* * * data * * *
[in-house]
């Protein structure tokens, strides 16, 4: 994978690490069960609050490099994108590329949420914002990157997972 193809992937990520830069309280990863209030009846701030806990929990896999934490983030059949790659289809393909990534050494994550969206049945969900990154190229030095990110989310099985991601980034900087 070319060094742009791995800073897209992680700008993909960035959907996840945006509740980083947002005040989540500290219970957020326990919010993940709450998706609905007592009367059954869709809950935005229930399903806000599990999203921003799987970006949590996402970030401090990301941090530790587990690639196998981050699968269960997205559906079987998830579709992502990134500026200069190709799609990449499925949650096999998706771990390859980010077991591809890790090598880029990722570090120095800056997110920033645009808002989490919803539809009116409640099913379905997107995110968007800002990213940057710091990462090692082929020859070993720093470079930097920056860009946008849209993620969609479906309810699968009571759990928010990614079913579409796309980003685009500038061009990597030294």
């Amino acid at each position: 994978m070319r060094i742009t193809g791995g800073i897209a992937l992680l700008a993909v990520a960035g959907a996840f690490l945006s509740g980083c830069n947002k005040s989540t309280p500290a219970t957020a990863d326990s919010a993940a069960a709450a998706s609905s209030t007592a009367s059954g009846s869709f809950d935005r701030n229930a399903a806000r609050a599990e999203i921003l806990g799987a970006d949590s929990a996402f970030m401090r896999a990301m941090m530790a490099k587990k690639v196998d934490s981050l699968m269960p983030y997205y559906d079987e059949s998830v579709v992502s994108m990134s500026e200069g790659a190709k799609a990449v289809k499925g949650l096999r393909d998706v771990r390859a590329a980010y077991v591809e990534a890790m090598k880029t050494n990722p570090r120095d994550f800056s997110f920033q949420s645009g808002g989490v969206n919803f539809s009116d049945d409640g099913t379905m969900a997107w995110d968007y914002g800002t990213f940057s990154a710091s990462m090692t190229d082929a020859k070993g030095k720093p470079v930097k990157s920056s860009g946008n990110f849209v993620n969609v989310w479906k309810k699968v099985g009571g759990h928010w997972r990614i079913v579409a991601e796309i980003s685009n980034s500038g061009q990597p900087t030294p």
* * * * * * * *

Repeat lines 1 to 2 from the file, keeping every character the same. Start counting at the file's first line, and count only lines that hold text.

[in-house]
């Protein structure tokens, strides 16, 4: 994978690490069960609050490099994108590329949420914002990157997972 193809992937990520830069309280990863209030009846701030806990929990896999934490983030059949790659289809393909990534050494994550969206049945969900990154190229030095990110989310099985991601980034900087 070319060094742009791995800073897209992680700008993909960035959907996840945006509740980083947002005040989540500290219970957020326990919010993940709450998706609905007592009367059954869709809950935005229930399903806000599990999203921003799987970006949590996402970030401090990301941090530790587990690639196998981050699968269960997205559906079987998830579709992502990134500026200069190709799609990449499925949650096999998706771990390859980010077991591809890790090598880029990722570090120095800056997110920033645009808002989490919803539809009116409640099913379905997107995110968007800002990213940057710091990462090692082929020859070993720093470079930097920056860009946008849209993620969609479906309810699968009571759990928010990614079913579409796309980003685009500038061009990597030294």